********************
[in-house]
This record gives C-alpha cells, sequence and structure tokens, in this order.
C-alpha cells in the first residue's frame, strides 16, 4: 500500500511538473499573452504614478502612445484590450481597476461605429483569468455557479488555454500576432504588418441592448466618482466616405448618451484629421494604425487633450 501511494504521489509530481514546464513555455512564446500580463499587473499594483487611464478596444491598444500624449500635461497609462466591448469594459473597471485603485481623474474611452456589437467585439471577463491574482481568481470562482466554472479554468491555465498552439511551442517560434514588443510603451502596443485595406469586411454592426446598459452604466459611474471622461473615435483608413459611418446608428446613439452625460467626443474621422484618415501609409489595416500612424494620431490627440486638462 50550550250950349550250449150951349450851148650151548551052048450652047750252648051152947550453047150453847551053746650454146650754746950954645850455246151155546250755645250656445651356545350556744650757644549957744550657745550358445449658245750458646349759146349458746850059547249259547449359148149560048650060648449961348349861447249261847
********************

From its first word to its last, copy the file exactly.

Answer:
[in-house]
This record gives C-alpha cells, sequence and structure tokens, in this order.
C-alpha cells in the first residue's frame, strides 16, 4: 500500500511538473499573452504614478502612445484590450481597476461605429483569468455557479488555454500576432504588418441592448466618482466616405448618451484629421494604425487633450 501511494504521489509530481514546464513555455512564446500580463499587473499594483487611464478596444491598444500624449500635461497609462466591448469594459473597471485603485481623474474611452456589437467585439471577463491574482481568481470562482466554472479554468491555465498552439511551442517560434514588443510603451502596443485595406469586411454592426446598459452604466459611474471622461473615435483608413459611418446608428446613439452625460467626443474621422484618415501609409489595416500612424494620431490627440486638462 50550550250950349550250449150951349450851148650151548551052048450652047750252648051152947550453047150453847551053746650454146650754746950954645850455246151155546250755645250656445651356545350556744650757644549957744550657745550358445449658245750458646349759146349458746850059547249259547449359148149560048650060648449961348349861447249261847